One small note — keen-eyed Star Trek Adventures fans will notice that we didn’t use the full STA rules for our starship combat. Because of the enhanced capability of having a UI like this, I created a set of homebrew rules that took advantage of how we were playing. I still think STA’s ship combat is a blast, though!
Along the way, I also created a fair amount of additional assets for use in various ways. Just for fun, here are a few things:
This puzzle was an interesting one. The player operating the computer had to place the targeting reticles onto the appropriate symbols. The other players could only see their symbol sequence and had to try and describe what they were seeing to the operating player. Because they can all see the screen, it was fun to watch the players react to their crewmates picking the right or wrong option.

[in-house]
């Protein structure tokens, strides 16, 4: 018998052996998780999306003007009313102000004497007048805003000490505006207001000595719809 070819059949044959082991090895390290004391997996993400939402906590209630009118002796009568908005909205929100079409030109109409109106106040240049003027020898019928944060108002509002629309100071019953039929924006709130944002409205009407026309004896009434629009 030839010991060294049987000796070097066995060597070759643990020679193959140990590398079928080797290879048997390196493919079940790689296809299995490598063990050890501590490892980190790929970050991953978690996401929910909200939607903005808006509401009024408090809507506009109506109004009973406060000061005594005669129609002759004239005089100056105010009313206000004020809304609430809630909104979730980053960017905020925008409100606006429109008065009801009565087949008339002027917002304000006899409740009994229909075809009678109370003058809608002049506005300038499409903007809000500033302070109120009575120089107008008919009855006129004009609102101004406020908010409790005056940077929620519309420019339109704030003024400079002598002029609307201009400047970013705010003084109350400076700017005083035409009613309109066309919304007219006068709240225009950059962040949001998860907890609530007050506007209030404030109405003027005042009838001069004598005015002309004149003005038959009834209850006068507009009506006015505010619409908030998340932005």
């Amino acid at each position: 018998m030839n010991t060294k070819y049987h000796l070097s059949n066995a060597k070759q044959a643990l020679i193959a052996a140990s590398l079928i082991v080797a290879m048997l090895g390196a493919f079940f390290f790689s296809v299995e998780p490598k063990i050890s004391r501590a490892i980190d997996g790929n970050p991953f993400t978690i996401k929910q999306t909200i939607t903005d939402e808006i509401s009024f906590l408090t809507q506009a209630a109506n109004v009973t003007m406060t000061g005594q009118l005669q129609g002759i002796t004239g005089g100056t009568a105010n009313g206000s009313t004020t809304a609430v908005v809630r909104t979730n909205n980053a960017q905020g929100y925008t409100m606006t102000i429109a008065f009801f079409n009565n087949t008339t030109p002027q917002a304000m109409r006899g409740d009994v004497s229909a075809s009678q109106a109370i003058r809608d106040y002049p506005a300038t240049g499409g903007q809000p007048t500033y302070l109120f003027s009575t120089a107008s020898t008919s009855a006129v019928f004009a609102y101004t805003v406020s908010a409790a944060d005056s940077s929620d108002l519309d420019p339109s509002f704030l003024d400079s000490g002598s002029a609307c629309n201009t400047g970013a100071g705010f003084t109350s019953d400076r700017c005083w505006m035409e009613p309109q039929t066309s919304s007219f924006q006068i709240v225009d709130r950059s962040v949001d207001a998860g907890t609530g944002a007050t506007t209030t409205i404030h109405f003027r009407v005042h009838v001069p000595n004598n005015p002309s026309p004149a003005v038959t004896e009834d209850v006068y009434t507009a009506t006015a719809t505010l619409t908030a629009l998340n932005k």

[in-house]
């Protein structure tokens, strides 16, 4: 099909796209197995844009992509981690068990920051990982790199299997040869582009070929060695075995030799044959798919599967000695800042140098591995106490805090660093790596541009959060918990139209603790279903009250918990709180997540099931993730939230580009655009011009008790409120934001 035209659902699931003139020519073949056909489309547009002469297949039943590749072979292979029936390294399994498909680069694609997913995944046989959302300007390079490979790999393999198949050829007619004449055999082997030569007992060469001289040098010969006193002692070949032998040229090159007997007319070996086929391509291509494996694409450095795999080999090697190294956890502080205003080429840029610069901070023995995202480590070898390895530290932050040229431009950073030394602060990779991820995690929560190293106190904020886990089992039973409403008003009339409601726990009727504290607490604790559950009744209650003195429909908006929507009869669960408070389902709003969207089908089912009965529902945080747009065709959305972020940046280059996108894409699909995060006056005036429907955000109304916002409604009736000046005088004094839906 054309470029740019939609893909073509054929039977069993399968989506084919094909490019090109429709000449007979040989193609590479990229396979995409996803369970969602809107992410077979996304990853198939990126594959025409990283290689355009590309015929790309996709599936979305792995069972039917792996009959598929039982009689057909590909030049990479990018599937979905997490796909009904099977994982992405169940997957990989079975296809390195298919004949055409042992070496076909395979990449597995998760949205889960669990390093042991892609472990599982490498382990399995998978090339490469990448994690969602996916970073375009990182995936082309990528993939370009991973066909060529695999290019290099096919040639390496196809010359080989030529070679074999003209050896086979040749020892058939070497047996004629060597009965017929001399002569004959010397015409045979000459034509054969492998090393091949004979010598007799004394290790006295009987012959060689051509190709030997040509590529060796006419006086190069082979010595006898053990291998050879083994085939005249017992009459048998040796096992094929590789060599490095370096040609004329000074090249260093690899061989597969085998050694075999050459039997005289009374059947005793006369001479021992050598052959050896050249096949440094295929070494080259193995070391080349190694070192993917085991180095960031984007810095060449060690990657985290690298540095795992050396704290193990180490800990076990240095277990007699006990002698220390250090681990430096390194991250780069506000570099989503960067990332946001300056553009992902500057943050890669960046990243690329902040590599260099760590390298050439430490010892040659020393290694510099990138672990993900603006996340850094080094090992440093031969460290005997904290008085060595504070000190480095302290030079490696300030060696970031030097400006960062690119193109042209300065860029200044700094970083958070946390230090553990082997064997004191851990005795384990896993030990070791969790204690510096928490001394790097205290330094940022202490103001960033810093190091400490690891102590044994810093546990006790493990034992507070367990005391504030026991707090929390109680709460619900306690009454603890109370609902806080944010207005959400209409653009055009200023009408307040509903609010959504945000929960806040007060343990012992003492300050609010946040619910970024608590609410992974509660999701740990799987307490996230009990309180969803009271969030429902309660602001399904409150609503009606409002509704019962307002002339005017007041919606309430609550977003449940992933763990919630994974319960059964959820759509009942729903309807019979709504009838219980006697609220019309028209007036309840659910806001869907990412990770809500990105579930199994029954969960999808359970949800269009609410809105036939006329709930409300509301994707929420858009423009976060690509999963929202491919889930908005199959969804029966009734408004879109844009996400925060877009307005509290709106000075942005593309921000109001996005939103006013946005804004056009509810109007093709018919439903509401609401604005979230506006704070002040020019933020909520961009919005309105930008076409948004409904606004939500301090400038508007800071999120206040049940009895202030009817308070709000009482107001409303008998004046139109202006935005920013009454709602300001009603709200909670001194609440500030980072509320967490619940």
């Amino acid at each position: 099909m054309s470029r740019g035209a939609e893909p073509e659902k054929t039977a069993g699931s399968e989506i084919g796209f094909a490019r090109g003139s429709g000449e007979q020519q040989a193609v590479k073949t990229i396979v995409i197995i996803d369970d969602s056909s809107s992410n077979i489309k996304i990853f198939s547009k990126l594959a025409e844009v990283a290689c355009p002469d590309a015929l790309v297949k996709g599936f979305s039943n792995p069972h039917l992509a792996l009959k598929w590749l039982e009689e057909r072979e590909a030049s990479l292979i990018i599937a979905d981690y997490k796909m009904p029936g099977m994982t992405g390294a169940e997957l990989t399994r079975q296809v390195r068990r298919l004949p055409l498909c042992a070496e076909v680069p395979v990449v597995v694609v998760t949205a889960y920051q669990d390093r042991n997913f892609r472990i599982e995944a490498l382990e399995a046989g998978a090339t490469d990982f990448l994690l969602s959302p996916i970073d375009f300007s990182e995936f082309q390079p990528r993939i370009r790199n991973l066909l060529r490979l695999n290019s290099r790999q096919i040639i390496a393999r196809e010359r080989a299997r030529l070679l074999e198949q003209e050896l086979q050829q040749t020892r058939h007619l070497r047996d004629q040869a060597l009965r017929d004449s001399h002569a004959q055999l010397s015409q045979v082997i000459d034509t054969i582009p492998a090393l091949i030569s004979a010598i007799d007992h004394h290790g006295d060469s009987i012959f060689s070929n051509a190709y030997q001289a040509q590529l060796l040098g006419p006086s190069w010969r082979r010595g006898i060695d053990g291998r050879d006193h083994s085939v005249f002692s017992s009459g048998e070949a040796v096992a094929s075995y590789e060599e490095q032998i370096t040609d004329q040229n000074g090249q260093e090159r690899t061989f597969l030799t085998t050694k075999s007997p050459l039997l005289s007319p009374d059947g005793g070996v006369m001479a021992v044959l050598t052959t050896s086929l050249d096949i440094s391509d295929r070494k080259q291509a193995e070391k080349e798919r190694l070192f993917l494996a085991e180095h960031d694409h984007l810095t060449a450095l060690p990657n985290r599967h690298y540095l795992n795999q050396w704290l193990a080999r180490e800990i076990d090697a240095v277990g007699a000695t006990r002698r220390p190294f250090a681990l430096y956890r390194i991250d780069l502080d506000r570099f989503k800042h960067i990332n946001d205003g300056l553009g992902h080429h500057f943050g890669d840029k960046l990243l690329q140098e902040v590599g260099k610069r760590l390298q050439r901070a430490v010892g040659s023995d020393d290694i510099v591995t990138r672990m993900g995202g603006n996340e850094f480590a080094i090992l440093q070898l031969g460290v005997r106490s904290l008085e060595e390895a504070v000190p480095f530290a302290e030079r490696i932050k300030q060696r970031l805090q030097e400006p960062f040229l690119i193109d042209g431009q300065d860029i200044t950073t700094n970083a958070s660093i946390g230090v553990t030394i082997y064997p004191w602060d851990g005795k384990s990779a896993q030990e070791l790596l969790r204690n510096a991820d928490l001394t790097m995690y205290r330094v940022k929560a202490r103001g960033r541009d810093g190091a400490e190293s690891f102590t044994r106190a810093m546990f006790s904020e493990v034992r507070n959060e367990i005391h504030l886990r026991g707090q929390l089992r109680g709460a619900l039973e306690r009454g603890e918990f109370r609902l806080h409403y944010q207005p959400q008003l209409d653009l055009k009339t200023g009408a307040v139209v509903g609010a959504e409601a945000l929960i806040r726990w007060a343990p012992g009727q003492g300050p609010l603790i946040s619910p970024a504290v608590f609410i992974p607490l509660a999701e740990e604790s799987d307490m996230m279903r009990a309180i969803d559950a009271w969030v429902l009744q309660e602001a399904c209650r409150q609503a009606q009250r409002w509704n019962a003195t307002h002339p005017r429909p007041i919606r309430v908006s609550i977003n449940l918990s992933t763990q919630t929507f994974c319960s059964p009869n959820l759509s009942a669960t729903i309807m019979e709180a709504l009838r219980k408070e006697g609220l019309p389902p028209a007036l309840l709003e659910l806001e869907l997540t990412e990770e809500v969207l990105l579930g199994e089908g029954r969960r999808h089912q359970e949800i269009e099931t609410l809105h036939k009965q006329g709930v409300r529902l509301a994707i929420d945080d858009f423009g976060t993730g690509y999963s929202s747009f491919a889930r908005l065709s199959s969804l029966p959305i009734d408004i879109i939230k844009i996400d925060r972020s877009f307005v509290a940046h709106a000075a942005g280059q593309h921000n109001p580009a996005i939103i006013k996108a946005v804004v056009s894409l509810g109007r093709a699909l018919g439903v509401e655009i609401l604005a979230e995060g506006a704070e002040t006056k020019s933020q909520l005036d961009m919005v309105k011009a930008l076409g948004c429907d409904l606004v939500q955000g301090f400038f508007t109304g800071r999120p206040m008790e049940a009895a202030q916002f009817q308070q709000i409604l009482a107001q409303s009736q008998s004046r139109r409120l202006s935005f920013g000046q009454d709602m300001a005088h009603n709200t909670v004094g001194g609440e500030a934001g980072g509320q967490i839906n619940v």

Any good Trekkie will tell you that the ship is the most important character in the show. To help my characters start attaching to their new ship, I used a classic Trek-style MSD (Master Systems Display) and revealed new sections as they used it. This created a sense of space and ownership over the ship.
While Modiphius provided a number of gorgeous Star Trek maps on their website, I knew that eventually, I’d need to be creating my own locations and layouts for my players to explore. I needed something quick, easy, and authentic to the Star Trek theme. I created a Star Trek-style tileset for creating my own maps.